Top tips to getting your aerospace news published

Written by Jeremy Parkin, owner of, this article started off as a guest post for Aerospace Marketing Lab.  Regularly reviewed and updated, what follows is highly specific, actionable advice about what journalists do and not want from aerospace marketers in their PR outreach efforts. Read and follow these tips and your media profile will improve — guaranteed.

Editors are busy people, but you want your news item to get read and used. The more your stories, images and videos can be seen, the more your organisational profile will rise and be recognized compared to your competitors. Journalists could be out of their office, so these tips will help you reach people who may work for extended periods of time off a smart phone or tablet.

A key part of the process is to present the information in the most accessible way, and from my experience launching and building the world’s first helicopter industry news website, I hope these tips will guide you to better success in promoting your news. I also have a significant background in the IT industry, particularly social media, and I hope these insights assist in that arena, too.

  1. Document formats The text of your press release needs to be easily accessible by an editor.  You want them to cut and paste quotes from your key people. We are much less likely to use a PDF press release and will prioritize a Word document. Better still, just put the text of your press release in the body of an email.
  2. Language options.  If your primary language is not the aviation industry standard English, then produce press releases in English in addition to your own local language – you are limiting your reach in our industry if you don’t.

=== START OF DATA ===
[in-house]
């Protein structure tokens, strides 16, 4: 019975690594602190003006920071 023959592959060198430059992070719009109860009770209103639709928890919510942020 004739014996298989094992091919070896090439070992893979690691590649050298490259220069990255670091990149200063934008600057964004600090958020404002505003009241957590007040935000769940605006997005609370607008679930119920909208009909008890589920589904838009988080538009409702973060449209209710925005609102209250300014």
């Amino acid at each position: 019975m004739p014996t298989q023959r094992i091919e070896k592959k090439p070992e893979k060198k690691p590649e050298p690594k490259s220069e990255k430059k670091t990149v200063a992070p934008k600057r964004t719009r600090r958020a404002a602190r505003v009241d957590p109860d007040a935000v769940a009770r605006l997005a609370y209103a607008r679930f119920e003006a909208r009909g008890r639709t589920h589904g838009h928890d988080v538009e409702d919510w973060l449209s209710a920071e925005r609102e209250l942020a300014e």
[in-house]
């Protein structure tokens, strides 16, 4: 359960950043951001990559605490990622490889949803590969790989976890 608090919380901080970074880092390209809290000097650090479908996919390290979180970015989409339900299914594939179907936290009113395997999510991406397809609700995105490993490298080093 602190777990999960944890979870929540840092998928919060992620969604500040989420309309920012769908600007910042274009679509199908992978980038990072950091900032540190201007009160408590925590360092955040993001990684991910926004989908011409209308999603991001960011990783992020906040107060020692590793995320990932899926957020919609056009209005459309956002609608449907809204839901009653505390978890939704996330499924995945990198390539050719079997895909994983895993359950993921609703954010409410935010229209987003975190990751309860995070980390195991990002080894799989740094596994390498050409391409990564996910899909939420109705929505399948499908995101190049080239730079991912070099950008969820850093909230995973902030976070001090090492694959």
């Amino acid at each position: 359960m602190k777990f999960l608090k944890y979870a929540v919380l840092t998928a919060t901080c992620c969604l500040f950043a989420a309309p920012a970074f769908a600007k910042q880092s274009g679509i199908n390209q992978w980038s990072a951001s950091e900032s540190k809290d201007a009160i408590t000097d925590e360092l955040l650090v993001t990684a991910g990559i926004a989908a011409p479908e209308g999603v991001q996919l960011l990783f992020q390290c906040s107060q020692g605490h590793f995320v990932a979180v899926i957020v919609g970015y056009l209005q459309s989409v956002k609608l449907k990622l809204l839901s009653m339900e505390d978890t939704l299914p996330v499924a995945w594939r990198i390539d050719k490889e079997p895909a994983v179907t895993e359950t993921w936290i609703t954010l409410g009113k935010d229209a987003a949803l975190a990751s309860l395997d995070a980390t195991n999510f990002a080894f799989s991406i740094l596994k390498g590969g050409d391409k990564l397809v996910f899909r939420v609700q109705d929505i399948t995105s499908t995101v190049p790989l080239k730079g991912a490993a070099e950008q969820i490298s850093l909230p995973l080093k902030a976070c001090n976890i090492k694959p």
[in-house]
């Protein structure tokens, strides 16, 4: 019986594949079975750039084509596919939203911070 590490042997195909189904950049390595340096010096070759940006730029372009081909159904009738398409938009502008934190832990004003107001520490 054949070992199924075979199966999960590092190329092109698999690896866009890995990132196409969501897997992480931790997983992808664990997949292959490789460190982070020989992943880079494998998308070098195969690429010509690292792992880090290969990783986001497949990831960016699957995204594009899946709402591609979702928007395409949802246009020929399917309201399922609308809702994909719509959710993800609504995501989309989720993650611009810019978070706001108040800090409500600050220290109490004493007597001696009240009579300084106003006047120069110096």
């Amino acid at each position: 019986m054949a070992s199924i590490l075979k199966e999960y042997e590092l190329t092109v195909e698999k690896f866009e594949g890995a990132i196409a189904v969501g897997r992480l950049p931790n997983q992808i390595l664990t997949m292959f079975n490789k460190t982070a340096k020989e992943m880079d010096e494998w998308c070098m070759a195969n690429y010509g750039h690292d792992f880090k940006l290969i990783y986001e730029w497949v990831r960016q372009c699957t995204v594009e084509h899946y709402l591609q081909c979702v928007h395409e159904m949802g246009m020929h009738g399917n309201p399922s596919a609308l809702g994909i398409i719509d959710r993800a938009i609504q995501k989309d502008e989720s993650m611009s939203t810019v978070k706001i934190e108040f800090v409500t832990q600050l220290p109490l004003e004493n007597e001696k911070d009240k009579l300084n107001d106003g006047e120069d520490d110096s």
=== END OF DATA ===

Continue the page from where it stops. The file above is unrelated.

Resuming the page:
3. Multiple stories If you are sending two stories, send them as separate emails, ideally a week or more apart, and ensure they are distinctly different. A few years back, an OEM took to issuing a new press release for every single country that approved a higher MTOW for a particular model, in some cases countries where they needed lots of optimism to even sell an aircraft.  That soon became a “Boy Who Cried Wolf” situation and we exercised the [Del] button.
  4. Embargo dates/times.  Send editors key press releases ahead of big events or your message will be lost in the mayhem of emails during the event.  State the embargo date and time clearly (eg in red) and we can then schedule the release in advance with that date/time set for you eg to coincide with a press conference
  5. How many images? Every press release needs an image or more – the saying “A picture is worth 1,000 words” will always hold true.   If you are sending more than two or three images, consider supplying them via a link to a public-access folder on or similar system
  6. Image File Format  As is entirely online, we prefer JPG. Media outlets that encumber themselves with hard copy issues may prefer PNG format images, but will still be able to handle JPG.  Images embedded into PDF/Word files are ignored as too difficult to extract in a good enough quality level, even if it is technically possible.